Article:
The biggest piece of advice we’d give to someone considering stationary RVing is to buy the least expensive RV you can and still be happy. We’re not saying to buy something falling apart, but consider used or less bells and whistles. The reason for this advice is that many folks change their minds about what RV is right for them and even about RVing altogether. Paying less at the outset will help you be more flexible later.
Exploring the local life
We are Robert, Jessica, Daniel, and Nadia. Together we are Exploring the Local Life in our 2016 26ft travel trailer and we have been RVing since October 2015. Although we aren’t 100% stationary RVers, we certainly spend quite a bit of time in one place at a time and we often spend several months in one city.
Stationary RV Life
Being stationary has given us the ability to explore an area without having to rush it. It’s an opportunity to really get to know a place and its people. After a while though, we start feeling that wanderlust and our RV starts feeling smaller and smaller. Some of that excitement of discovering new places also wears out after a bit.
For the most part, we have chosen whether we are stationary or traveling, however, Robert does have a location-dependent job. That means we need to be within 1 hour of Robert’s job. The times we have chosen to travel, it has been on his off days, after taking extended leave, or when he has flown back and forth between his job and where we are.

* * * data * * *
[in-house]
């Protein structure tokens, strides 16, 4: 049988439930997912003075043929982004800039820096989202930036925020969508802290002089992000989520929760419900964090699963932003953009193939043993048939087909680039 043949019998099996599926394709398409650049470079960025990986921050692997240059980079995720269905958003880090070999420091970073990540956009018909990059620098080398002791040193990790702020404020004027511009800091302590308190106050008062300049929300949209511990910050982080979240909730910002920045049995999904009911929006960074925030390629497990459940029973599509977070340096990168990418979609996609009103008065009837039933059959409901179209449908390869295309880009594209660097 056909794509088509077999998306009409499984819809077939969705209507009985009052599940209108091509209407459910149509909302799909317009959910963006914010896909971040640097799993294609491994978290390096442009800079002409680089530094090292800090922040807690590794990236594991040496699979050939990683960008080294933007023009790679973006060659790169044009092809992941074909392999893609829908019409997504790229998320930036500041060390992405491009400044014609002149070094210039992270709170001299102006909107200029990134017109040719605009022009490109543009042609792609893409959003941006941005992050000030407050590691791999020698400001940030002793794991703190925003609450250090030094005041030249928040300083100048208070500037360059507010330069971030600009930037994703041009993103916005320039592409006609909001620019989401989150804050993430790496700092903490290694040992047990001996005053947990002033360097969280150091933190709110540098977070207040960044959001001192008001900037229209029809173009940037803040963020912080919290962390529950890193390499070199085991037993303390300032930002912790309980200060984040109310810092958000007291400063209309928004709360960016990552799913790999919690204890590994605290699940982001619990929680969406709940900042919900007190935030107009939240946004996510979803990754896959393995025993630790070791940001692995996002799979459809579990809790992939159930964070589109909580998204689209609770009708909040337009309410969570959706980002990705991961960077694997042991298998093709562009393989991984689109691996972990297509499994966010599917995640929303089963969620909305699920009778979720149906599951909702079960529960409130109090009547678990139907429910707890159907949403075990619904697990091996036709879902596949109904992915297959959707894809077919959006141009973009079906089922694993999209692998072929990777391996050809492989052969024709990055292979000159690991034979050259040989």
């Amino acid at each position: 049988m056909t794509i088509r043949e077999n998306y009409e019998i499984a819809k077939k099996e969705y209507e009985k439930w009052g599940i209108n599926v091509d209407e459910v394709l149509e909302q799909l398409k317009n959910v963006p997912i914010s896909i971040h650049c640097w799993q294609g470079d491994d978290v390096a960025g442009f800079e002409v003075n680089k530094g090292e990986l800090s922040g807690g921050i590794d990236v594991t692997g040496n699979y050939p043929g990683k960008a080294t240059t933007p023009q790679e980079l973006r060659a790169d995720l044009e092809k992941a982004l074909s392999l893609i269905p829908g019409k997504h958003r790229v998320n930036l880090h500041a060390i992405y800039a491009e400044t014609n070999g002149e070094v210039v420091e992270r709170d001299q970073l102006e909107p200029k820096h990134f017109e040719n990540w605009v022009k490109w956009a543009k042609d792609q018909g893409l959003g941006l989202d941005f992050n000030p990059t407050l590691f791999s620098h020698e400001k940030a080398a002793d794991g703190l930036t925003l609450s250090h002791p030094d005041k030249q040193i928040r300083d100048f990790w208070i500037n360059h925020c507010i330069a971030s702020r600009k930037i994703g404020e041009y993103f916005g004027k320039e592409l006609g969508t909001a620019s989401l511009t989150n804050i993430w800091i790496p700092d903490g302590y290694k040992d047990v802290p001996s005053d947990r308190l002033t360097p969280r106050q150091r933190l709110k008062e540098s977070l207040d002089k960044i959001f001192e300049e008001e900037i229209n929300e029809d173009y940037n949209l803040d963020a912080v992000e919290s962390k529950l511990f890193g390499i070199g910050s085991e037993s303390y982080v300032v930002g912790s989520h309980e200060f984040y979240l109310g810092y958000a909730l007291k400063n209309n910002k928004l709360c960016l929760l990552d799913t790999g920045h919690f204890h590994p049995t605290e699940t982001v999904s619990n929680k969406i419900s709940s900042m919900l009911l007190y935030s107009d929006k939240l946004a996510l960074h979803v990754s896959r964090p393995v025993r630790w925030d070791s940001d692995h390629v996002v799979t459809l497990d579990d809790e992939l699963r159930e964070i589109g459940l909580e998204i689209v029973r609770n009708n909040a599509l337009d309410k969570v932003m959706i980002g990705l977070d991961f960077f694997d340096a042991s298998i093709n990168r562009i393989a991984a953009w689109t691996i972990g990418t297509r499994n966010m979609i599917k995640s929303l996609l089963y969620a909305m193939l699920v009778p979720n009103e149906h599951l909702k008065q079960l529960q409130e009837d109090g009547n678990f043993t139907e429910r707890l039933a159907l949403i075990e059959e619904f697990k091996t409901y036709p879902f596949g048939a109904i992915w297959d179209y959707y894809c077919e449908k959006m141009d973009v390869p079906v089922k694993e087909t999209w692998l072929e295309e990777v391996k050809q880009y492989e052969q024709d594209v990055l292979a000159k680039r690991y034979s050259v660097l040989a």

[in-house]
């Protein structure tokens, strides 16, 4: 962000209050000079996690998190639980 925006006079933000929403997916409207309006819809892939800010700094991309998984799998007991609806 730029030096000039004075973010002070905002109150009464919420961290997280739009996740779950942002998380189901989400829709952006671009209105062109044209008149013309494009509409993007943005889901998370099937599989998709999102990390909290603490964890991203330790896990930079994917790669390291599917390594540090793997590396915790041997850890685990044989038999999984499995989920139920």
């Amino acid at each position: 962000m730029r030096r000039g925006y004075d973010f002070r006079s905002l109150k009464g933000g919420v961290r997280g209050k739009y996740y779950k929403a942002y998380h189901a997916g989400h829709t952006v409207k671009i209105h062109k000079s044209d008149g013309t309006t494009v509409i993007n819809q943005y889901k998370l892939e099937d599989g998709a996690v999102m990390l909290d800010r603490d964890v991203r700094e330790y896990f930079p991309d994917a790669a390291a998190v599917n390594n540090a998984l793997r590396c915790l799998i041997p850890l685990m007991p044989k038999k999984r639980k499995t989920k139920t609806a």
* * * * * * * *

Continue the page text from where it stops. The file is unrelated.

Family & Friends
Although we love our RV life, stationary and traveling, our family has never really understood any of it. Our friends at least attempt to be supportive. We just have continued to live our lives as we see fit. No one can live this life for us and we are making the best of it.
For anyone that is looking into this life, I would definitely recommend making the RV you have chosen be very homey and happy. Make it your own. Make your outdoor space inviting. Select an RV park that has amenities and fun activities. Get to know your neighbors and make friends. Take every opportunity to make this your best life in whatever way it works for you.
I hope this helps you as you navigate stationary RVing. There is no right or way to be stationary. Follow what works best for your family and know that you are not alone!
Still, need more advice for stationary RVers? Check out this post: RV Stationary Living – 5 Pro Tips